Species boundaries within the Acropora humilis species group (Cnidaria; Scleractinia): a morphological and molecular interpretation of evolution
Wolstenholme, J.K., Wallace, C.C., and Chen, C.A. (2003) Species boundaries within the Acropora humilis species group (Cnidaria; Scleractinia): a morphological and molecular interpretation of evolution. Coral Reefs, 22 (2). pp. 155-166.
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Species boundaries remain unresolved in many scleractinian corals. In this study, we examine evolutionary boundaries of species in the Acropora humilis species group. Five morphologically discrete units are recognized using principal components and hierarchical cluster analyses of quantitative and qualitative characters, respectively. Maximum parsimony and likelihood analyses of partial 28S rDNA sequences suggest that these morphological units diverged to form two evolutionarily distinct lineages, with A. humilis and A. gemmifera in one lineage and A. digitifera and two morphological types of A. monticulosa in the other. Low levels of sequence divergence but distinct morphologies of A. humilis and A. gemmifera within the former lineage suggest recent divergence or ongoing hybridization between these species. Substantially higher levels of divergence within and between A. digitifera and A. monticulosa suggest a more ancient divergence between these species, with sequence types being shared through occasional introgression without disrupting morphological boundaries. These results suggest that morphology has evolved more rapidly than the 28S rDNA marker, and demonstrate the utility of using morphological and molecular characters as complementary tools for interpreting species boundaries in corals.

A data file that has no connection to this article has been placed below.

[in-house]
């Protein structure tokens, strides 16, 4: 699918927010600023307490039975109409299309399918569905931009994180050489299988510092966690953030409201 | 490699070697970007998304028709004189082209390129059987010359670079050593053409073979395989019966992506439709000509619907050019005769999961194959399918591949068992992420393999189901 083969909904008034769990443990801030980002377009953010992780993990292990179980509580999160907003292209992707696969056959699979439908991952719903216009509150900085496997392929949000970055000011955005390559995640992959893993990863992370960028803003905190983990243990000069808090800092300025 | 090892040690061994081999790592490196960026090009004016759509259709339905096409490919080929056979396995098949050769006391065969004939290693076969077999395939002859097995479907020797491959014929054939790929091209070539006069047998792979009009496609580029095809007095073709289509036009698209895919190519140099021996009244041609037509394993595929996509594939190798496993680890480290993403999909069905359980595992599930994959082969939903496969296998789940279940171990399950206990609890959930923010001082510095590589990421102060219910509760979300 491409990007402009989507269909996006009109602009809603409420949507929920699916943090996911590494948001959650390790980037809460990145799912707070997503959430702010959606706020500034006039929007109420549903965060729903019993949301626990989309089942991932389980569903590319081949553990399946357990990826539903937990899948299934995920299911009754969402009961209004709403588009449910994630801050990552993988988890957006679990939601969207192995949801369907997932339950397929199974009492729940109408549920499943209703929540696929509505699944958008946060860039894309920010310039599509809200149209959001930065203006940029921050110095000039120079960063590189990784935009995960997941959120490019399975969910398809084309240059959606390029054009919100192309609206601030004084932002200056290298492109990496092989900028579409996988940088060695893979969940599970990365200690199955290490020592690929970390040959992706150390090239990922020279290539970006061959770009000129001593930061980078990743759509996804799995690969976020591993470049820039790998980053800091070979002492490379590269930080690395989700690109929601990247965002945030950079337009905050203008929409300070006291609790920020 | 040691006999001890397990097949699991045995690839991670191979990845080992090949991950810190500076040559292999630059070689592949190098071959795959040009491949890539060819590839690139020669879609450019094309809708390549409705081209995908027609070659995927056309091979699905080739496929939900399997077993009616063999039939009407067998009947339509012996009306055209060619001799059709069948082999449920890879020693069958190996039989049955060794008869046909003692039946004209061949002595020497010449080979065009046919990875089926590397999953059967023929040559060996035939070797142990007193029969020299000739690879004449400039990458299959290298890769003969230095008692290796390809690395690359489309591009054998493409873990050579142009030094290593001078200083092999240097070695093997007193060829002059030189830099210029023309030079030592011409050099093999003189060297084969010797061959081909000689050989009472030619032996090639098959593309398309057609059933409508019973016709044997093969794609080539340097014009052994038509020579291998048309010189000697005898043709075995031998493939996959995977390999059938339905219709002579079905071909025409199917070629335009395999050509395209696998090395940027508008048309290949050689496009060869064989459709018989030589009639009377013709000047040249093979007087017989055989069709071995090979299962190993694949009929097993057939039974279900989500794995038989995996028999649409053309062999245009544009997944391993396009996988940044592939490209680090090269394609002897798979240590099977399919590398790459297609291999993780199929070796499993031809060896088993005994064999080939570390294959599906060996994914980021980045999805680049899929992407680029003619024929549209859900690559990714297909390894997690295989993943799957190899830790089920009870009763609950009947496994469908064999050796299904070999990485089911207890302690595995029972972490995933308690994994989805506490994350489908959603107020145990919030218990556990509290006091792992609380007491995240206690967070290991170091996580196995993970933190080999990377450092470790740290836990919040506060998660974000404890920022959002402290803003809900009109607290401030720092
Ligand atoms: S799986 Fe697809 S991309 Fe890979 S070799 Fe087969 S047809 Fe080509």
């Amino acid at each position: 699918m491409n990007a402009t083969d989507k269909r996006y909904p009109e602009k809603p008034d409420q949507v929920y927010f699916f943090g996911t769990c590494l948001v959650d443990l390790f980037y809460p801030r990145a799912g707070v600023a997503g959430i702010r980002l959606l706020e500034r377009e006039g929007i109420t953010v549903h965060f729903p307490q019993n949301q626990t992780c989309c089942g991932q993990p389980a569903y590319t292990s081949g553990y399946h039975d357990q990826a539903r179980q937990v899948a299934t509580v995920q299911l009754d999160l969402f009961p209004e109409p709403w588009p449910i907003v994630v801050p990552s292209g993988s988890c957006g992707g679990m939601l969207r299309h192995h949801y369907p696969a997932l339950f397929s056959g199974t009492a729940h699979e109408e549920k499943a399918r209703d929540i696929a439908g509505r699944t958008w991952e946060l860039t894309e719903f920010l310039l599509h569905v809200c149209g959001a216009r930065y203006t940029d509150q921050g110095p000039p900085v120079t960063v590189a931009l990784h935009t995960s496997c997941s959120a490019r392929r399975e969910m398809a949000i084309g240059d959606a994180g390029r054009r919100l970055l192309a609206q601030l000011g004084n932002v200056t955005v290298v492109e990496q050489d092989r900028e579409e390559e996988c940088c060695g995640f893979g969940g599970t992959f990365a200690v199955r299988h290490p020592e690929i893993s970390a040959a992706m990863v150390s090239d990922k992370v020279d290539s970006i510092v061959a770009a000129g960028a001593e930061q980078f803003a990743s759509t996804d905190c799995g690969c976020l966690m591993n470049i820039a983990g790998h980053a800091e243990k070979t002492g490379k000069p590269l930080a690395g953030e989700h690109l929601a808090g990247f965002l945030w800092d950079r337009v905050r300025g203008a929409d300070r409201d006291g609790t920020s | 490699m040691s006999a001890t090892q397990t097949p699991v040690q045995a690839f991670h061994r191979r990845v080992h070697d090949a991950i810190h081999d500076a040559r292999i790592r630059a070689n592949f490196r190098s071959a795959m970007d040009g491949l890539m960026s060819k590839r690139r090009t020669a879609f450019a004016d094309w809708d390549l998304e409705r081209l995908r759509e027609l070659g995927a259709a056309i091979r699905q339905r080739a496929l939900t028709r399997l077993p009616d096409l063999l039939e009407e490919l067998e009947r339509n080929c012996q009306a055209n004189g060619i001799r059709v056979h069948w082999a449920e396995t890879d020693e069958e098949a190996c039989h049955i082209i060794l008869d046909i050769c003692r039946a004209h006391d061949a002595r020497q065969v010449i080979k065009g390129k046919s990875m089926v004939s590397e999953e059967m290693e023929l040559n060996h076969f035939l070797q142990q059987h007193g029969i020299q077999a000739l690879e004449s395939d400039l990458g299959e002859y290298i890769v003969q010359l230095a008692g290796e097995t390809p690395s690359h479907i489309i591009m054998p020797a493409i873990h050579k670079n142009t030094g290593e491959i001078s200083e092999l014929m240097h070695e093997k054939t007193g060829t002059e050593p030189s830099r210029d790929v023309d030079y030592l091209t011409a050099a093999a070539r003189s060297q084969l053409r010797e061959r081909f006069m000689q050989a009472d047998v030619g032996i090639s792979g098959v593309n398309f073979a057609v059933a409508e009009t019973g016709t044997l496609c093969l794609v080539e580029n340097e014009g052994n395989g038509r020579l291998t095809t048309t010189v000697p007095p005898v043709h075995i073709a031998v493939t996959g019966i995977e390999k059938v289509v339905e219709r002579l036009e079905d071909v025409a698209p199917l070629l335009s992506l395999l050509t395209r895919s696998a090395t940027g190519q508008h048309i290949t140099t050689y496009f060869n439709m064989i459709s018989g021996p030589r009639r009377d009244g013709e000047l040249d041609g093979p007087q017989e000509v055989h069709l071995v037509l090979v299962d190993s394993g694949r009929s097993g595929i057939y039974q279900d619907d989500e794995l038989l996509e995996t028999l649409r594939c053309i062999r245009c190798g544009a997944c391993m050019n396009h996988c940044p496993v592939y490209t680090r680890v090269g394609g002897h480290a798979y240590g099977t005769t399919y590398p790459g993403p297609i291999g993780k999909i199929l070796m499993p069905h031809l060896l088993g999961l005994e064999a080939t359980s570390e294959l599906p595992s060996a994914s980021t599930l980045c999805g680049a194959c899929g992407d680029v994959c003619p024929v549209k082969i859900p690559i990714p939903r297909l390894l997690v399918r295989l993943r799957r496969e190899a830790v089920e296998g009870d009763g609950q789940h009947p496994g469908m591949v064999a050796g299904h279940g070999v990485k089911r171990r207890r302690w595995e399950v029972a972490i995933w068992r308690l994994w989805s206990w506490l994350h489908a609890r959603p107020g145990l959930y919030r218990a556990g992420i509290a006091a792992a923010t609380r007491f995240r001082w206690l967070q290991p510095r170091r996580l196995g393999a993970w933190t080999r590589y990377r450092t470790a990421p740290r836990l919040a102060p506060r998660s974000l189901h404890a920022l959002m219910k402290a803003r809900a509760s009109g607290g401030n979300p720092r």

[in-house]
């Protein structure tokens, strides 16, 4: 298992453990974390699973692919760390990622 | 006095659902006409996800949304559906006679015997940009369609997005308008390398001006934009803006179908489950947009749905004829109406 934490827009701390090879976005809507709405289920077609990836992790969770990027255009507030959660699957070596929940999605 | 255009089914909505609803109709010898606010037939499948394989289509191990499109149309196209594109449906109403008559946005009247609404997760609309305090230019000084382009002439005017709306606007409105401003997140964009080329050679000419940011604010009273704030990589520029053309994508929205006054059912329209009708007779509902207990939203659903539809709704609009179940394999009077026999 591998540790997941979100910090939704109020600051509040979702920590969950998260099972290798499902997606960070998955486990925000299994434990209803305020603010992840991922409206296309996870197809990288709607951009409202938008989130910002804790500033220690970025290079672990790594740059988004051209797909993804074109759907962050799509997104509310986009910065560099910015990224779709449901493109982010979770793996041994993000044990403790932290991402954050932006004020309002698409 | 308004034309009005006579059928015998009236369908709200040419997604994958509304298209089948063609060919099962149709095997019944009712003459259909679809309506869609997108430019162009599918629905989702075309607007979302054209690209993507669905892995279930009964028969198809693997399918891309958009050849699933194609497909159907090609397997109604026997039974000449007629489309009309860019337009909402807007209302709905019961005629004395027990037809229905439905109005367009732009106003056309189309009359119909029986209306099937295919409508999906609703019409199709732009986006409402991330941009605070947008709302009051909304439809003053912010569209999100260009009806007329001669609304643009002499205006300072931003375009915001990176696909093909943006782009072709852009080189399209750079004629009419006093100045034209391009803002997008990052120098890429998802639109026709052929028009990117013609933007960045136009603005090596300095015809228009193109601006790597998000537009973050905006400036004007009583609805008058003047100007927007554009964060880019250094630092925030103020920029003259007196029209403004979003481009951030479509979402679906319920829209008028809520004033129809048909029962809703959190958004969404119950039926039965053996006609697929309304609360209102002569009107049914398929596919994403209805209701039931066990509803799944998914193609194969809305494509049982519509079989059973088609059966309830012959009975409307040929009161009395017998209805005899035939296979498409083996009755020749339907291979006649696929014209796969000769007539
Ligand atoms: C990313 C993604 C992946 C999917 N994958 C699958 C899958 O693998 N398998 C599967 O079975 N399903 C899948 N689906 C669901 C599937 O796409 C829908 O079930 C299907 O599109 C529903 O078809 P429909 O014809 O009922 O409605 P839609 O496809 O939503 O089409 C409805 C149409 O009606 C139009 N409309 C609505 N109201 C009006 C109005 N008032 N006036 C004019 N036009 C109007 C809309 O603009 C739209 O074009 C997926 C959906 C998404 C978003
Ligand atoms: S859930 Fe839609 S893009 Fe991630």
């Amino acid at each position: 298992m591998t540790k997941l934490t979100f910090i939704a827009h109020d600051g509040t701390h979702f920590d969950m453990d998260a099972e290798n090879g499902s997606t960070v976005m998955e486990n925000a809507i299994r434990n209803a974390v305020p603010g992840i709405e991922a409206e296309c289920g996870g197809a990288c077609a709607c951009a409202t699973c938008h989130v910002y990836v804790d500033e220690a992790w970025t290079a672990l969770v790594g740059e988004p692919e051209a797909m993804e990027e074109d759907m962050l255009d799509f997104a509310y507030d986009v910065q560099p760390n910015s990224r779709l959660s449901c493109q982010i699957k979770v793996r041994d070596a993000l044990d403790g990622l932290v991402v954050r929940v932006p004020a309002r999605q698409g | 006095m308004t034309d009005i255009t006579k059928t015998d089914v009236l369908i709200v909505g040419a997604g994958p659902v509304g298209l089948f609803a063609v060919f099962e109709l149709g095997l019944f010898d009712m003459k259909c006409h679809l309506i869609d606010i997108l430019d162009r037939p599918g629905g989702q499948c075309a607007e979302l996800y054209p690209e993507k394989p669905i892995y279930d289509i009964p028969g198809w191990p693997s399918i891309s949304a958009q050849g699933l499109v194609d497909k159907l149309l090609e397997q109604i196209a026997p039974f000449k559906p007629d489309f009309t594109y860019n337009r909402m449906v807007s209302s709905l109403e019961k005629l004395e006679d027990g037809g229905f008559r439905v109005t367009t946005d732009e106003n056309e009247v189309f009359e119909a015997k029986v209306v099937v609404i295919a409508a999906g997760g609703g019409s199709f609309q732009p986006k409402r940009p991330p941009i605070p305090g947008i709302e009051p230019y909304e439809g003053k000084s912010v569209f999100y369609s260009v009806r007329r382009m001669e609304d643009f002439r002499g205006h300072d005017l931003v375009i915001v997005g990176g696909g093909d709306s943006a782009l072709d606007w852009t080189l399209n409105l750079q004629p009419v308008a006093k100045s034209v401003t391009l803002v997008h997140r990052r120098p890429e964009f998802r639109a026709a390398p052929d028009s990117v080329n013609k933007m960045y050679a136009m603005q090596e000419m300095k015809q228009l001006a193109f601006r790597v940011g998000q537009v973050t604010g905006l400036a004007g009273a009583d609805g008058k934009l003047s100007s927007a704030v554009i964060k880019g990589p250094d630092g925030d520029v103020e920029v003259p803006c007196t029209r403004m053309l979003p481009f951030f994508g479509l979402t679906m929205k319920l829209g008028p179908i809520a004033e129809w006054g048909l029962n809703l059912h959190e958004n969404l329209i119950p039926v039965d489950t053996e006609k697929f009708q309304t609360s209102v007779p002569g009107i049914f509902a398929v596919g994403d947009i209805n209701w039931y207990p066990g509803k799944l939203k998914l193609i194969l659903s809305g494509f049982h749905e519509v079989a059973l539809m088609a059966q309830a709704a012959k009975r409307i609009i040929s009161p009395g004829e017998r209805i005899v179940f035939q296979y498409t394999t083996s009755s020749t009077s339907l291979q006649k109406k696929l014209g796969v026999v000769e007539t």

|Item Type:||Article (Refereed Research - C1)|
|Keywords:||Acropora, morphology, 28S rDNA, species boundaries|
|Date Deposited:||10 Jul 2009 01:28|
|FoR Codes:||06 BIOLOGICAL SCIENCES > 0603 Evolutionary Biology > 060301 Animal Systematics and Taxonomy @ 100%|
|SEO Codes:||96 ENVIRONMENT > 9608 Flora, Fauna and Biodiversity > 960808 Marine Flora, Fauna and Biodiversity @ 100%|
|Citation Count from Web of Science||
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